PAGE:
In that regard, where a decision rejecting a complaint does not contain a reconsideration of the situation of the person concerned by reference to new elements of law or of fact, but confirms the contested decision, it is indeed the legality of the initial act adversely affecting the person concerned that must be examined, taking into account the grounds given for the decision rejecting the complaint, those grounds being supposed to coincide with that act.

(see paras 30, 31)


judgment in Vainker v Parliament, 293/87, EU:C:1989:8, paras 7 and 8

judgments in Commission v Birkhoff, T‑377/08 P, EU:T:2009:485, paras 58 and 59 and the case-law cited therein; and Adjemian and Others v Commission, T‑325/09 P, EU:T:2011:506, para. 33

2.      The purpose of an action must exist at the time at which the action is brought, failing which it will be inadmissible, and must continue until the final decision, failing which there will be no need to adjudicate, which presupposes that the action must be liable, if successful, to procure an advantage to the party bringing it.

As regards an action by a former member of the contract staff against a decision of a Union agency to defer his medical cover on his engagement, as provided for in the first paragraph of Article 100 of the Conditions of Employment of Other Servants, the fact that the applicant’s contract was terminated in the course of the proceedings does not mean that that deferment of medical cover automatically ceased to apply. Even though it is true that the applicant’s contractual relationship with the agency was terminated at the end of the period of notice, the fact remains that he was subsequently entitled, for a certain period, to receive unemployment benefits and to membership of the Joint Sickness Insurance Scheme without paying contributions. During that period the deferment of medical cover would have had the effect of denying him the benefit of guarantees in respect of invalidity and death for the effects and consequences of the illness or disability on account of which medical cover was deferred. However, that fact does not mean that the action for annulment retained its purpose beyond the date on which the applicant’s membership of the Joint Sickness Insurance Scheme ended.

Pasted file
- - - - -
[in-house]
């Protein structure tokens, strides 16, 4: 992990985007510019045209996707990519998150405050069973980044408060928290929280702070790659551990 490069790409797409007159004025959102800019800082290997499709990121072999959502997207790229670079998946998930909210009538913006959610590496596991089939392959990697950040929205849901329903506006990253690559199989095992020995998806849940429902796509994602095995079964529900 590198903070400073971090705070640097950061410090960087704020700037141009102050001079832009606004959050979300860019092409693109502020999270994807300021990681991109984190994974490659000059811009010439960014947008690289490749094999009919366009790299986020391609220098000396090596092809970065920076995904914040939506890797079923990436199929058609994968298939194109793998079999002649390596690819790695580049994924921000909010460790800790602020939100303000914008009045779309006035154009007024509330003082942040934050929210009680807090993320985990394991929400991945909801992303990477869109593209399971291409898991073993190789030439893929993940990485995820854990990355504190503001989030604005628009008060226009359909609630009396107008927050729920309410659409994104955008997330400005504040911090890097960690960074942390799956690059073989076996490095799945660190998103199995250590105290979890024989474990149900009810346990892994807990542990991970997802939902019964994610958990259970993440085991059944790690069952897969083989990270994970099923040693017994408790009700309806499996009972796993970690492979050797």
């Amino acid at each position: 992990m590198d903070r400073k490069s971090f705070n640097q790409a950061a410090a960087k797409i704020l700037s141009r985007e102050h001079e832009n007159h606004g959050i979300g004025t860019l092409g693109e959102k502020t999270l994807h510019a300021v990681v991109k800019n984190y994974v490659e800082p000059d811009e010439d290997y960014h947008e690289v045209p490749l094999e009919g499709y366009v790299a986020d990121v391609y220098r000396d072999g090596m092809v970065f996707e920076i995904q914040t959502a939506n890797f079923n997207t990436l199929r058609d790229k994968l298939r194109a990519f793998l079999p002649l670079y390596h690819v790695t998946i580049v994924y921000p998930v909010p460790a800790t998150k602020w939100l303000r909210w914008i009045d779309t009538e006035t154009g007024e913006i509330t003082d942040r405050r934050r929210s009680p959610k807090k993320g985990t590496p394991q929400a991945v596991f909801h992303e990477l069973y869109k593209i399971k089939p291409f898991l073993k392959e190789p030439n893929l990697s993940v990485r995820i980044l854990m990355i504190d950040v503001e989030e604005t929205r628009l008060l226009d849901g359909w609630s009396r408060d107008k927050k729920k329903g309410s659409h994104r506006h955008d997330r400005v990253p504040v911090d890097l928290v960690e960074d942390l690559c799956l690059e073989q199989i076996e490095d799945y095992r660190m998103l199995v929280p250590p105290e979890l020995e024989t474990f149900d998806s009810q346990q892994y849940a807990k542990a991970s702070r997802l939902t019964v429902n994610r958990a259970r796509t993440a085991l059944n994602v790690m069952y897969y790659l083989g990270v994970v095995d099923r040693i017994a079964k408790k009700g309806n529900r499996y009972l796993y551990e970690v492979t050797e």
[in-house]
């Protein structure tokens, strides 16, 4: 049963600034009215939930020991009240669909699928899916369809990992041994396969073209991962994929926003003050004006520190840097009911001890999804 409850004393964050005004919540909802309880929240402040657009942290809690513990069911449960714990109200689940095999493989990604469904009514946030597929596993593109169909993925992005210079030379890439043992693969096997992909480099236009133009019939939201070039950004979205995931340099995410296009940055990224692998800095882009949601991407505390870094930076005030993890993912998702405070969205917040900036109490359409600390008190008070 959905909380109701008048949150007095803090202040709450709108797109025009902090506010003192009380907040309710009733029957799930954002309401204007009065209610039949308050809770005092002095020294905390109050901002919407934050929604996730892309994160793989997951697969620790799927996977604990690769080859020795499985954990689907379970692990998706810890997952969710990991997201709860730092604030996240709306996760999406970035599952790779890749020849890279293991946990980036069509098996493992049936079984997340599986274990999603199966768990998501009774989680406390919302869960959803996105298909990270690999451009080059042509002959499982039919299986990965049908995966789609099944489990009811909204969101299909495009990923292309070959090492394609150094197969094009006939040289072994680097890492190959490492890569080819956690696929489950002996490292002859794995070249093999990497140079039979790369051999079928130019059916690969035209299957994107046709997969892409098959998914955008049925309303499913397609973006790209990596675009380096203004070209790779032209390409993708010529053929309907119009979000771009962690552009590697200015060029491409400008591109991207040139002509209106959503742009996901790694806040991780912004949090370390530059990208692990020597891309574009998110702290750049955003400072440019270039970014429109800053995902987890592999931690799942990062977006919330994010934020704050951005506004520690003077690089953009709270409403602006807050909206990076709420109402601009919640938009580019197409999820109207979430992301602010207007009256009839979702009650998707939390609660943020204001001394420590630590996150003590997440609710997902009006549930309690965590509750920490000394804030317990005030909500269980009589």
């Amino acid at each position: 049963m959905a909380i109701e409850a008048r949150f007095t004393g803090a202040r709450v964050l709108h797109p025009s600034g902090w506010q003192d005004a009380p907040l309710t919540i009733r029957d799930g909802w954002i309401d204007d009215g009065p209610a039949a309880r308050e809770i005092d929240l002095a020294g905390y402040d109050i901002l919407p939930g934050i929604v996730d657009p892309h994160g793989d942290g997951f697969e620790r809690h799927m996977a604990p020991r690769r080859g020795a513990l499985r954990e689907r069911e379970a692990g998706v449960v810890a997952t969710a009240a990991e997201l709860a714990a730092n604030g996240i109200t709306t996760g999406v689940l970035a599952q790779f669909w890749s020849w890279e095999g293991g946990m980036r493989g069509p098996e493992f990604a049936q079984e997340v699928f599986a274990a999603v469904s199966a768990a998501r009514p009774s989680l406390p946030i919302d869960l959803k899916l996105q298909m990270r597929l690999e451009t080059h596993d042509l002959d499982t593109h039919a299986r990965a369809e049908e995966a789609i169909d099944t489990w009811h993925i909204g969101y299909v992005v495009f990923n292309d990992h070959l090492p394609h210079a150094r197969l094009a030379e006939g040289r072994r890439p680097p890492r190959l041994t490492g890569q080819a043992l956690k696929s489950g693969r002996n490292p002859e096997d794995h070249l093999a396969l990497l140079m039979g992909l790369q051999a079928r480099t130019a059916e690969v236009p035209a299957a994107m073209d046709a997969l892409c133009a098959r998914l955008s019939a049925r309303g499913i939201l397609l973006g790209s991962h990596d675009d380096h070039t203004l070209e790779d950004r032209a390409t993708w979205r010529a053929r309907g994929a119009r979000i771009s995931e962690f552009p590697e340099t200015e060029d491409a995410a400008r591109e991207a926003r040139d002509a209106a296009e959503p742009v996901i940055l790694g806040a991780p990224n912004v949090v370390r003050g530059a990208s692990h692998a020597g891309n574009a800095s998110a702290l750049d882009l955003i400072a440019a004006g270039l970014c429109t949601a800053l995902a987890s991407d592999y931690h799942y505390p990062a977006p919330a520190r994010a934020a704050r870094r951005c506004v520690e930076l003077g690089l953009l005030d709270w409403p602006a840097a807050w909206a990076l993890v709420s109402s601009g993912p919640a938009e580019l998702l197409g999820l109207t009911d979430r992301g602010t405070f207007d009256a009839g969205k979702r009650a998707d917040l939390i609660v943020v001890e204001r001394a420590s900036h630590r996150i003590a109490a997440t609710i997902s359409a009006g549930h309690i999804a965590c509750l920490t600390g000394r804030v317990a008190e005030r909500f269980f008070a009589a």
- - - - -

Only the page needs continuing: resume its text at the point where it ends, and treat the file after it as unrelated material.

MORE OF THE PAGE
Moreover, that finding is not called into question by the fact that the staff member was subsequently recruited by another European agency which also deferred his medical cover. Since a judgment of the Civil Service Tribunal produces effects only in respect of the parties to a case, the annulment of the contested decision could not lead to the annulment of the decision to apply Article 100 of the Conditions of Employment to the staff member concerned following the medical examination preceding his engagement by another Union agency, since the applicant may obtain that annulment only by bringing an action to challenge the latter decision.

(see paras 33, 36-39, 44)


judgment in Mische v Parliament, F‑93/05, EU:F:2011:168, para. 27 and the case-law cited therein